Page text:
From Elias: Buster Posey led the National League with a .336 batting average, and Posey alone prevented Miguel Cabrera from winning the major league Triple Crown (leading all players in both leagues in batting average, home runs and RBI). Posey won the title after a recent rule change making the final sentence of Rule 10.22(a) inapplicable to Melky Cabrera, who finished one plate appearance shy of qualifying due to his suspension. (The stricken sentence would have allowed Cabrera, because of the size of his lead over his nearest competitor, to win the title though finishing with fewer than the requisite 502 plate appearances.)

    But as the old expression goes, Rule 10.22(a) giveth, and Rule 10.22(a) taketh away. Ironically, the application of that very sentence to Joey Votto allowed the Cincinnati first baseman to finish as the National League leader in on-base percentage, ahead of Posey, who had the highest on-base percentage among players with 502 plate appearances. Votto's on-base percentage of .474 in 475 plate appearances was so far ahead of Posey's .408 that Votto was still ahead, by a wide margin, even were the shortfall of 27 at-bats added to his total.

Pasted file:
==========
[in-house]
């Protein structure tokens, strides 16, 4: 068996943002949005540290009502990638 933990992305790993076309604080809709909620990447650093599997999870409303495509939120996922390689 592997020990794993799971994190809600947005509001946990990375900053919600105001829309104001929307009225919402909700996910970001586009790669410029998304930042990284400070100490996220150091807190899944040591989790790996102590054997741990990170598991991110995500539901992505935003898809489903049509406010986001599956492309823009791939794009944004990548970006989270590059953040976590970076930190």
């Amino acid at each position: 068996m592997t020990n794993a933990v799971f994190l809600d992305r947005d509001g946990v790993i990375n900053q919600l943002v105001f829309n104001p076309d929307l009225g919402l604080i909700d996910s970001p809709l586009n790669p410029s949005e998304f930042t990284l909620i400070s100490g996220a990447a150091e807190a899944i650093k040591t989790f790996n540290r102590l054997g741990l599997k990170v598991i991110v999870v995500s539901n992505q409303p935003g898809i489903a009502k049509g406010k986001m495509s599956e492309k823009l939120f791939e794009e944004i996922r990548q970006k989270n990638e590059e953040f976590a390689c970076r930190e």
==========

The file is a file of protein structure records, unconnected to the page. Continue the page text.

Similarly, through yet another application of that final sentence in 10.22(a), Giancarlo Stanton led the National League in slugging average, with a .608 mark over his 501 plate appearances. Ryan Braun, the leader among players who had at least 502 trips to the plate, finished with a .595 slugging average.

  2. what is "the final sentence"?